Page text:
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Back to Paper Details
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Pandemic Threat and Intergroup-Relations: How negative emotions associated with the threat of Covid-19 shape attitudes towards immigrants

Globalisation
Political Psychology
Political Sociology
Immigration
Quantitative
Public Opinion
Nathalie Hofstetter
Universität Bern
Markus Freitag
Universität Bern
Nathalie Hofstetter
Universität Bern

Abstract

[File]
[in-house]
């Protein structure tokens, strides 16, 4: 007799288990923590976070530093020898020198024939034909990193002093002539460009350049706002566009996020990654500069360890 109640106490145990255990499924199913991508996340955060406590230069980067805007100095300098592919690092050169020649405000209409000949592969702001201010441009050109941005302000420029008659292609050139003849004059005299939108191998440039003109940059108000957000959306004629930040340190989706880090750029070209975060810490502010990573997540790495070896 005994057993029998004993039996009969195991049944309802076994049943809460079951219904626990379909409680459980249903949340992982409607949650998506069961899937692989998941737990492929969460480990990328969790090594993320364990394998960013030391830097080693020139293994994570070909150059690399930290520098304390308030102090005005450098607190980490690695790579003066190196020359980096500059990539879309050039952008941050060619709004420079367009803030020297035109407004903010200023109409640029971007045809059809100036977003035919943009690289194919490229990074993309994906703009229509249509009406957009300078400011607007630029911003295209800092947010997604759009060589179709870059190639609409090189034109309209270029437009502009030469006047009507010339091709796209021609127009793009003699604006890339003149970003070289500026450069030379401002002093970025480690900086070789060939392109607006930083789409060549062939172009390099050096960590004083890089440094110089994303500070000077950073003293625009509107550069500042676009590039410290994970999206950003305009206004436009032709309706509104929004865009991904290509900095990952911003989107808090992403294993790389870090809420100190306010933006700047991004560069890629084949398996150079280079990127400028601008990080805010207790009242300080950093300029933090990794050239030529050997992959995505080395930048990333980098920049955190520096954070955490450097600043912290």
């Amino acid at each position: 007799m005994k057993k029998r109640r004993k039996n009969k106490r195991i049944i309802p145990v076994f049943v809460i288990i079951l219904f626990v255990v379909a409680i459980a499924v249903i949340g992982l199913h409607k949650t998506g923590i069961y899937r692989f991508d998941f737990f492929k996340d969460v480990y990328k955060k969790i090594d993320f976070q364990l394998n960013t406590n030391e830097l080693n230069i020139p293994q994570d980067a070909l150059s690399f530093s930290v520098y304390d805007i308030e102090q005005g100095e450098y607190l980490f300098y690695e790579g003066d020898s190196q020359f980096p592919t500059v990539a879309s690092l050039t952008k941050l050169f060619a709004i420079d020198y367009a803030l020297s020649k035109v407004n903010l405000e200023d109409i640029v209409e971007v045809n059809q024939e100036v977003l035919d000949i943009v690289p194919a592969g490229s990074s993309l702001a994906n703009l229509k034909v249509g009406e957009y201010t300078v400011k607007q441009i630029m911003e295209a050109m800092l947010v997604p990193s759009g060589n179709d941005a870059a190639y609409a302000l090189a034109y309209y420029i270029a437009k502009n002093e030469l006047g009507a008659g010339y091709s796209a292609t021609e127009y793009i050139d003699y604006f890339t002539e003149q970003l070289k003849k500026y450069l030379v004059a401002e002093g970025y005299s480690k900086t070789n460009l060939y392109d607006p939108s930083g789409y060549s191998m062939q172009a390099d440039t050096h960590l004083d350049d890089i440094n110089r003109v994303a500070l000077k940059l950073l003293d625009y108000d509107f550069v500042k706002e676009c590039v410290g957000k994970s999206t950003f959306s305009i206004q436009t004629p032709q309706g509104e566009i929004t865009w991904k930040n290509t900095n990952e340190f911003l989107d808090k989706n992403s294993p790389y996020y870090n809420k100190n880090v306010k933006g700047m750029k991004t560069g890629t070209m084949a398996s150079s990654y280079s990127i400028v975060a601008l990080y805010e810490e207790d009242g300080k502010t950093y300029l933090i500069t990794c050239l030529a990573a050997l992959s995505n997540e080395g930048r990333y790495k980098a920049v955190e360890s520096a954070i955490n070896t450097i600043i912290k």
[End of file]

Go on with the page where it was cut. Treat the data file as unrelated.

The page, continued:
Behavioral immune system theory predicts that attitudes towards immigrants become more hostile during times of increased threat from pathogens, as pandemic threat triggers aversive emotional responses which in turn foster outgroup hostility. We test this notion in the context of the current Covid-19 crisis. Combining both original individual-level survey data of more than 6,000 European respondents during the second Corona wave in winter 2020/2021 and regional data of pandemic threat in a multilevel design, we show that Covid-19 pandemic threat exposure in 105 European regions is indeed associated with more negative attitudes towards immigrants. Moreover, hierarchical path models indicate that Covid-19-induced anger fosters anti-immigrant attitudes, while we find no evidence that disgust as a pivotal avoidance-oriented emotion is crucial. In contrast to conventional wisdom, individuals reacting with fear to the pandemic hold more immigrant-friendly orientations. Taken together, our results indicate that the behavioral immune system (BIS) appears as a compelling obstacle to inclusive orientations. However, our findings challenge the notion that every emotion triggered by the BIS translates the pandemic threat into negative attitudes toward immigrants.